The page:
As members of the Church, we are urged to improve upon our natural talents, as well as develop new ones--striving for excellence is just part of who we are. Is it any wonder, then, that America's most popular televised competitions are saturated with young LDS men and women who excel in their art form?
In 2003, seventeen-year-old Carmen Rasmusen made history by becoming the fi rst member of the Church to land a spot on the wildly popular singing competition American Idol. This past season, the show was especially exciting since there were not one, but two LDS performers in the top five--David Archuleta and Brooke White, with David making it all the way to the finale.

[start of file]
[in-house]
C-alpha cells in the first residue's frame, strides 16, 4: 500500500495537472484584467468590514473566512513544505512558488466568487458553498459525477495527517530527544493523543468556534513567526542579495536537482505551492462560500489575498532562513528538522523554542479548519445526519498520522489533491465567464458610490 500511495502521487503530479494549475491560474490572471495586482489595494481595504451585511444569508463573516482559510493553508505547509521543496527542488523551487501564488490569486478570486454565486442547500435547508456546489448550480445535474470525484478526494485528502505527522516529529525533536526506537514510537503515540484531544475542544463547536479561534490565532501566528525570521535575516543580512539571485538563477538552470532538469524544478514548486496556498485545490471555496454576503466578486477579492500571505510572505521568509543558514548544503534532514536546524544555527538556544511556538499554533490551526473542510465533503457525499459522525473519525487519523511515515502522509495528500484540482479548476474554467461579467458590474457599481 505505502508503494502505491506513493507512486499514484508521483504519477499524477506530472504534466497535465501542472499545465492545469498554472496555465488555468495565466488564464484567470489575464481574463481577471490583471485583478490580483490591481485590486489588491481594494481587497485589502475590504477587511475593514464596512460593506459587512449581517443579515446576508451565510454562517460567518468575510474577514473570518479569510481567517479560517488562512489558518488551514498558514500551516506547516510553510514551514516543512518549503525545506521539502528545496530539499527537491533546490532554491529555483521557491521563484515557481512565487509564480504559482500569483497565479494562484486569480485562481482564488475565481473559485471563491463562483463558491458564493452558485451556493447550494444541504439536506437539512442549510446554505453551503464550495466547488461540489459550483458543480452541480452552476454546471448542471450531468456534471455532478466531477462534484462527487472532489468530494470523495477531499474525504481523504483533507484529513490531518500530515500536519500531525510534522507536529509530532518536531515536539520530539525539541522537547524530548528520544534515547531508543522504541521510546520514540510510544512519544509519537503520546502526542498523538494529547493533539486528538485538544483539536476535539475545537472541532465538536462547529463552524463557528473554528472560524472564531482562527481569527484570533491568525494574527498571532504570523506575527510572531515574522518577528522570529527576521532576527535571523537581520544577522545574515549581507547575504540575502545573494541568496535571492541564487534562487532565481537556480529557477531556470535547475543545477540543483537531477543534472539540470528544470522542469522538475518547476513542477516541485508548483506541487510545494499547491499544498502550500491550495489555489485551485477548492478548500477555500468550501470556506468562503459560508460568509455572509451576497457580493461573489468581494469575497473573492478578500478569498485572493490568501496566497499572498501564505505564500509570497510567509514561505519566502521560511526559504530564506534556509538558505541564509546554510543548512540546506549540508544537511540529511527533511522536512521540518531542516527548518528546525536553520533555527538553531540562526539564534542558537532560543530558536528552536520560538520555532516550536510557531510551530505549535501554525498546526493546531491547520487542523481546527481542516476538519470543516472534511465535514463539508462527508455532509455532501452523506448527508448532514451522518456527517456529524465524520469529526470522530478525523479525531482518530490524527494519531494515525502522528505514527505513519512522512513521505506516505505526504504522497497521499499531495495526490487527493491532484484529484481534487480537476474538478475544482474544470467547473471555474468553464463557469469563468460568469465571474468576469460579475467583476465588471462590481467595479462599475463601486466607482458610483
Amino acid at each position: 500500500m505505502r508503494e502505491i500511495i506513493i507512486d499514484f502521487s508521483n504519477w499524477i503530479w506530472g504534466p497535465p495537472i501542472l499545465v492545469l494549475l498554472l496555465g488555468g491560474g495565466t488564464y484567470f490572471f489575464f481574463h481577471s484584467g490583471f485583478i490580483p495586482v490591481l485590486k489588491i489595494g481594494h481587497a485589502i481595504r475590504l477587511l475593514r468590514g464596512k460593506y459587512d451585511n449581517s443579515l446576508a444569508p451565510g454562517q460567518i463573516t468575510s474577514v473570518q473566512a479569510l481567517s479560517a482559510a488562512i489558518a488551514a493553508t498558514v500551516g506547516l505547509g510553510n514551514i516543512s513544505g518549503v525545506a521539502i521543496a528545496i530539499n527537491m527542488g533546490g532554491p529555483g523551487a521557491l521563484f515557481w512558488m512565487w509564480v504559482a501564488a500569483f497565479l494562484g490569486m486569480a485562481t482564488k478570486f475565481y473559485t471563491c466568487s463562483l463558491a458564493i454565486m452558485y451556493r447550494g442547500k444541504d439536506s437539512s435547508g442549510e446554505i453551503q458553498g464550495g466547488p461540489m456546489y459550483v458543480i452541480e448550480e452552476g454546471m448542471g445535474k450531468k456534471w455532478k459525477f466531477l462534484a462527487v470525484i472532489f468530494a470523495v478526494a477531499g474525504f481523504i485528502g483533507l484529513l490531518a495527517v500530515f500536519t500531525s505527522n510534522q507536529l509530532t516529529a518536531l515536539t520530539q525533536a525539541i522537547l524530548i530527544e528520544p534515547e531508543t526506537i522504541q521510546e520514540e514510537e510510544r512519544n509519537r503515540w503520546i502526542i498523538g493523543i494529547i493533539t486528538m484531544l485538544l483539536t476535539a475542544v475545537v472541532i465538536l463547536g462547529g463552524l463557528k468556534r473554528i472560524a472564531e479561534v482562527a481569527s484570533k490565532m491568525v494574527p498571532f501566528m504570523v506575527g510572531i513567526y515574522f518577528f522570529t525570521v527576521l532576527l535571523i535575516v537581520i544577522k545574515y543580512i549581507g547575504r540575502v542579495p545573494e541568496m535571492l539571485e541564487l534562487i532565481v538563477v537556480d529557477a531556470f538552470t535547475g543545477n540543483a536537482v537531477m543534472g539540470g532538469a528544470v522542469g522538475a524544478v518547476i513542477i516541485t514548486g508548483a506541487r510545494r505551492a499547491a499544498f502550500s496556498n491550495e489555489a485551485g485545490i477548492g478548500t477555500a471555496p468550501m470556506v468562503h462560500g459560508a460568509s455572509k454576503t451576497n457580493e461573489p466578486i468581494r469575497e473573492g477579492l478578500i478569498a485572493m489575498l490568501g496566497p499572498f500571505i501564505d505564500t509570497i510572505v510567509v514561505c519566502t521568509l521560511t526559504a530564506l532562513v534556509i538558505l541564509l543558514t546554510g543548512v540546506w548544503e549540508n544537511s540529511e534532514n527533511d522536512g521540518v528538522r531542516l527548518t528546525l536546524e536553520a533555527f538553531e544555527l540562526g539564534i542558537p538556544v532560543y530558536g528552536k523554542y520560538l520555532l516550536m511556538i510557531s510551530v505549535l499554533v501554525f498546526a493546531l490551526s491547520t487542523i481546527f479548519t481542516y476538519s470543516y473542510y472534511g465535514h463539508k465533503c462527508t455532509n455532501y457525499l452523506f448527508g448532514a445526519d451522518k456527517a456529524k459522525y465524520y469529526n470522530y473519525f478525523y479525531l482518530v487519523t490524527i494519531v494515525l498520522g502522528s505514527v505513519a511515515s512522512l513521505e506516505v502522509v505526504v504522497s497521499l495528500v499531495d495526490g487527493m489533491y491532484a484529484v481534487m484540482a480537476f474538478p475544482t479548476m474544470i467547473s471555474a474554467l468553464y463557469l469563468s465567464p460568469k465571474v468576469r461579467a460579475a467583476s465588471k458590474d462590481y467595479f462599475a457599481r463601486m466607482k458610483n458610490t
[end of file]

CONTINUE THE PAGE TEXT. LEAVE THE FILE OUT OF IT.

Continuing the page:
This May, twenty-six million people were glued to their televisions as they watched seventeen-year-old David Archuleta battle twenty-five-year-old David Cook for the title of "American Idol." With three stunning and fl awless performances, judge Simon Cowell called the teen's effort "a knock-out." Despite his best efforts, however, David Cook won the competition--but the younger David has had an impact on the show that can't even begin to be measured. "I've received emails about David from as far away as Israel and Ireland," says Dean Kaelin, David's voice coach. According to Dean, David's goals on the show were to compete against himself, not others, and to bring people happiness through music. In fact, David consistently chose to sing uplifting songs with positive messages. One of the most memorable performances of the season was David's rendition of John Lennon's "Imagine" back in February. Eyebrows raised when he began the iconic song with the third verse--a move Dean says was absolutely intentional. "David chose to skip the first verse of the song because of the phrase 'no religion too.' He felt strongly that he wanted to do the most positive verse, which talked about 'the brotherhood of man.' He really believes in that line," Dean says. He continues, "When David sang 'Imagine,' everyone was taken by it. The next day I called to congratulate him on his magical performance. He told me, 'My goal wasn't to be technically perfect. My goal was to help people feel the Spirit when I sang.' Obviously they did, because as I went back to review the comments from the show, people said they had chills and were brought to tears--they felt things that they hadn't felt before." Speaking of this performance, Billboard magazine's Fred Bronson told the National Ledger, "His rendition of John Lennon's 'Imagine' is the second-best vocal ever on the show." He went on to say, "David fills a spot where there's a void. He has innocence and humility." But while praised by some, his humility would also be criticized by the press--skeptics thought it was an act. Immediately, David's friends and his voice coach came to his defense. "People just didn't understand how David could be shocked when the judges complimented him," says Dean. "What they didn't realize is that his voice is still changing, so he was singing in front of millions of people and not feeling very comfortable with his voice. People thought, 'How could he not know how good he was?' Not only does David have a beautiful voice, he is just a good, good kid. That was a shock to America. People couldn't accept that he was just a humble kid." David's father, Jeff, says that despite the instant fame, his son has remained just as grounded as he was before the show. "I'm most proud of David because throughout this entire experience, he has kept the proper perspective," he says. "None of this has changed him in any way. He's never let any of the hype go to his head." Jeff also says his son understands the importance of using his talent wisely. "He wants to use his talent to lift people up. Music can be such a powerful influence for good--I think he gets that." So, how did David handle it when he found out he was the runnerup, and not the new American Idol? Just fine. "He had a feeling it would be David Cook, and he was at peace with it," says Jeff. "We had a talk Tuesday morning before the final show. I made sure he knew that he didn't have to prove anything to me. He had already succeeded one hundred percent. David just went out to give his all and show appreciation to all the people who helped him get into the finale. It was a very emotional and spiritual experience for him. The result didn't matter." Even without winning the competition, David still has a brilliant future ahead of him. While on the show, Dean says David was offered a part in High School Musical 3, which he turned down. And the night of the finale, David signed a recording contract; he's already begun work on his new album.